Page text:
Simple Almond Cherry Clafoutis is a classic French dessert made with seasonal fresh cherries and basic baking ingredients. Ready in under an hour, this custard-y flan like dessert is fancy cooking with minimal effort.
The BEST recipes are the ones that sound impressive (like you’ve been slaving away in the kitchen all day), look appetizing, and taste unbelievable. Cherry Clafoutis ticks all those boxes.
There’s a reason why this French dessert is regarded as a classic; It’s full of fresh cherry flavour and has an unbelievably comforting egg custard/baked flan-like texture. Serve warm with a light dusting of powdered sugar and maybe just a little vanilla ice cream.
Cherry season is the very best season there is! As soon as I see the first cherries at the markets, I begin planning out recipes for baking and preserving. Some of my favourites are Easy Amaretto Sour Cherry Jam and Amaretto Cherry Pie. Can you sense a theme here? I love heightening the flavour of cherries with almonds!
Simple Almond Cherry Clafoutis
Beyond the incredibly fun to pronounce name (kla-FOO-tee), this easy dessert is a treasured summertime classic from the Limosin region of France. When fruit is fresh and plenty, the ideal way to finish a meal (beyond a quick digestif) is with a slice of Cherry Clafoutis.
It’s interesting to note that classic preparations of Clafoutis contain unpitted cherries. This is because the pits of cherries give the finished dessert just a touch of almond flavouring. For this recipe, and for safety’s sake, I have pitted the cherries and added sliced almonds in addition to using almond extract. If you prefer, you can use vanilla extract or add a splash of kirsch for flavouring.
If you’ve ever made a Dutch oven pancake, you will notice that it is very similar in style and texture to a clafoutis. Both are simple to prepare and highly customizeable. I highly recommend any leftover slices of this clafoutis to be eaten at breakfast!
Cherry Pits, Almond Essence, and Cyanide
True almond essence (Noyaux) can be made by soaking the inner kernels from pits or stones of cherries (or apricots, nectarines, peaches and plums) in neutral spirits. The released chemical compound, Amygdalin, is also present in almonds, giving them the characteristic almond aroma.
Once Amygdalin is introduced to water (during chewing, digestion, or other ways), it begins to break down and release poisonous hydrogen cyanide gas. Not to worry, though. If you prefer to use unpitted cherries, the tiny amount of cyanide released by the cherries is minute.
Additionally, if you are interested in making your own Noyaux extract, check out this very informative and highly scientific article on Cyanide in Cherries (and how to remove it) HERE.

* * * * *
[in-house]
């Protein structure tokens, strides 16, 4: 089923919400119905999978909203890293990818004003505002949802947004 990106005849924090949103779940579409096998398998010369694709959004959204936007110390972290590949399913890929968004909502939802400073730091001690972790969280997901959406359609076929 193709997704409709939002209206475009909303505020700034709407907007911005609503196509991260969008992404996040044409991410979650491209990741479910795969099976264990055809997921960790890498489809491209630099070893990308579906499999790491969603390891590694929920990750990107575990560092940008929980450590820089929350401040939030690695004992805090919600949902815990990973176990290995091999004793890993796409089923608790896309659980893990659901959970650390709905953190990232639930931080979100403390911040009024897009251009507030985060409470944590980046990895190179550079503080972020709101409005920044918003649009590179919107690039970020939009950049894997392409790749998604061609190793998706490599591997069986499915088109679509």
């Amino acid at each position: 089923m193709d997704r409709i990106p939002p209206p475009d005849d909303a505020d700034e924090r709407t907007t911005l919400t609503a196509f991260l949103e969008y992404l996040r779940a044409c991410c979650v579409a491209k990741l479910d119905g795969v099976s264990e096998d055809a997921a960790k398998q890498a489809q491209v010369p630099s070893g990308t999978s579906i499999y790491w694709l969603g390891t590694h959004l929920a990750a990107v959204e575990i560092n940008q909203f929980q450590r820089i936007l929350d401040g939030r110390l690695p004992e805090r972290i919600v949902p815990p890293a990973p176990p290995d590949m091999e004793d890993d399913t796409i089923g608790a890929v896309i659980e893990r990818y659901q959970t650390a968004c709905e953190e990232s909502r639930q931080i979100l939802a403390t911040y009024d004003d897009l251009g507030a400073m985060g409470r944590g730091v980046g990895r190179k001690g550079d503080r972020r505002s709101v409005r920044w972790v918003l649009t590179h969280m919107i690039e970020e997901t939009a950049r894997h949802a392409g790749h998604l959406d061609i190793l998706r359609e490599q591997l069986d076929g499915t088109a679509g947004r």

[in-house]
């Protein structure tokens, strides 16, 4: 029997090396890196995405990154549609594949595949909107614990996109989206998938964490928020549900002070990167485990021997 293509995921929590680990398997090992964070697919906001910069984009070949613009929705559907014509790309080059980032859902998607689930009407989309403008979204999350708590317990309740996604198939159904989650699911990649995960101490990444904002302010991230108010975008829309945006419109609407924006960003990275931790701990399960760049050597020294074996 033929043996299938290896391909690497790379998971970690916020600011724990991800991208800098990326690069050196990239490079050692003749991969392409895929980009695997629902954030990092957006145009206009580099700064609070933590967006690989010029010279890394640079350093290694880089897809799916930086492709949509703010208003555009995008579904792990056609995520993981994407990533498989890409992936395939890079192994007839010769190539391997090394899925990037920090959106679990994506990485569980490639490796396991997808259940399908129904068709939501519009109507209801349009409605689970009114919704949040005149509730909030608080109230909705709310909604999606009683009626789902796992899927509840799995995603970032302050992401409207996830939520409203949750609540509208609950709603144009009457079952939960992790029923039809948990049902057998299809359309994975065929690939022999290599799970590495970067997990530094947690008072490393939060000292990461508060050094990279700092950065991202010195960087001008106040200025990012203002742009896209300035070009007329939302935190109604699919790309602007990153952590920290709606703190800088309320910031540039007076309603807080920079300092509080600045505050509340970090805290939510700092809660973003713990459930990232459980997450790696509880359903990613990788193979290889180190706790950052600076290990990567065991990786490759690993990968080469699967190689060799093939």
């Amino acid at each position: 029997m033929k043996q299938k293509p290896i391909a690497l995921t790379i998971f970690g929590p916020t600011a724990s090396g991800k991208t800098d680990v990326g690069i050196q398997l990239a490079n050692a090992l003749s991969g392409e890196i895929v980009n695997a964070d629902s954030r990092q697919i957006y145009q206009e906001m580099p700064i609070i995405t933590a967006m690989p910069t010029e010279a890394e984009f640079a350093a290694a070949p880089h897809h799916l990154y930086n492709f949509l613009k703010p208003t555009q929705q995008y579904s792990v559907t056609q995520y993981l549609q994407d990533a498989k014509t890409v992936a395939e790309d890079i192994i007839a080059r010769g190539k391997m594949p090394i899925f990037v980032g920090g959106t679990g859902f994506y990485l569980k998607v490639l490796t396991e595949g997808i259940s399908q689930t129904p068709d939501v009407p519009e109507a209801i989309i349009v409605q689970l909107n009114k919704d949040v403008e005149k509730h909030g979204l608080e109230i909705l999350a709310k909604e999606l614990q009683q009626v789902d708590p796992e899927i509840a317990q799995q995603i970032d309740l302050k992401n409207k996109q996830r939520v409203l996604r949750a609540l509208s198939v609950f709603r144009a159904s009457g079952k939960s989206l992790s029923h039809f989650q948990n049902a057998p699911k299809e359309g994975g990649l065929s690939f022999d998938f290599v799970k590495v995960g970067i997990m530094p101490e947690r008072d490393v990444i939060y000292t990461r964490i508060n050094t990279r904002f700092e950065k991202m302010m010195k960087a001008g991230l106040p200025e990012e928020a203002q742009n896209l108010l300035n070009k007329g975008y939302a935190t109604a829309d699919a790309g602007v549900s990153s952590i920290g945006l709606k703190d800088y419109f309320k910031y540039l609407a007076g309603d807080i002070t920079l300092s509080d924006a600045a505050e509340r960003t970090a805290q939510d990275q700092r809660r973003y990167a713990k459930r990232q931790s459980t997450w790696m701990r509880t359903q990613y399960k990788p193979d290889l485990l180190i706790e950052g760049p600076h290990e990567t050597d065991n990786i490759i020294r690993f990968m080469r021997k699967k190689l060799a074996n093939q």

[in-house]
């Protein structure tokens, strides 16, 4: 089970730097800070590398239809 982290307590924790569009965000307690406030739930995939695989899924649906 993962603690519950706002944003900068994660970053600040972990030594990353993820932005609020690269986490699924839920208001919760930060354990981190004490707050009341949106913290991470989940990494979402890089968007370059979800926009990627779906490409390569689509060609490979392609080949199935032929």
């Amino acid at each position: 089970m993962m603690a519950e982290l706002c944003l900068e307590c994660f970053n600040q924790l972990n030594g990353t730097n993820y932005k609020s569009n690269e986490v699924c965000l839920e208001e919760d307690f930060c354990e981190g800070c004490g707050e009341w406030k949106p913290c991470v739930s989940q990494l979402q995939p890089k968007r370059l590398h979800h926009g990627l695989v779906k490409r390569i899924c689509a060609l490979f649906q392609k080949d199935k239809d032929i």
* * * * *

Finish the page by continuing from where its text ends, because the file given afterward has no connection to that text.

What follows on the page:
How to Make Cherry Clafoutis
With a little practice Cherry Clafoutis can be whipped up in the time it takes to pre-heat the oven to 375 F. Prepare the baking dish (cast iron or pie dish) with a layer of butter, then spread a little layer of sugar over the bottom.
Arrange the cherries on top of the sugar. It really doesn’t matter how many you use but they should all be in a single layer. Pack them as tightly as they’ll go for maximum cherry flavour.
Some recipes call for scalding the cream/milk prior to whipping up the batter. I have tried both methods and didn’t see a difference in the final texture. Simply add all the ingredients to a bowl and whisk them together. The consistency of the batter is similar to that of pancakes.
Next, pour the batter over the cherries and bake in the oven for 40-45 minutes or until done.
How to Tell When Cherry Clafoutis is Cooked
The clafoutis is finished cooking when a cake tester inserted in the centre comes out clean (try to avoid testing through a cherry!). It should be gloriously puffy and have browned edges. Once removed from the oven, don’t panic, it will deflate slightly as it cools.
Storing and Leftovers
Should you have any leftovers, cover the clafoutis and store in the refrigerator for up to 3 days. Eat the leftovers cold or warm your slice in the microwave for a short amount of time.
Other Clafoutis Variations
Though cherry is regarded as THE classic clafoutis flavour, this simple dessert can be made using many types of fruit. Try changing it up with:
- Any stone fruit – apricots, plums, nectarines, or peaches.
- Saskatoon berries
- Haskap or Honey Berries
- Caramelized Bananas
How about a savoury clafoutis? Treat it like a crustless quiche and add:
- Any kind of cheese
- Greens such as kale, spinach, Swiss chard, or spinach.
- Fresh herbs
- Summer vegetables like zucchini, eggplant, squash, corn, or green beans.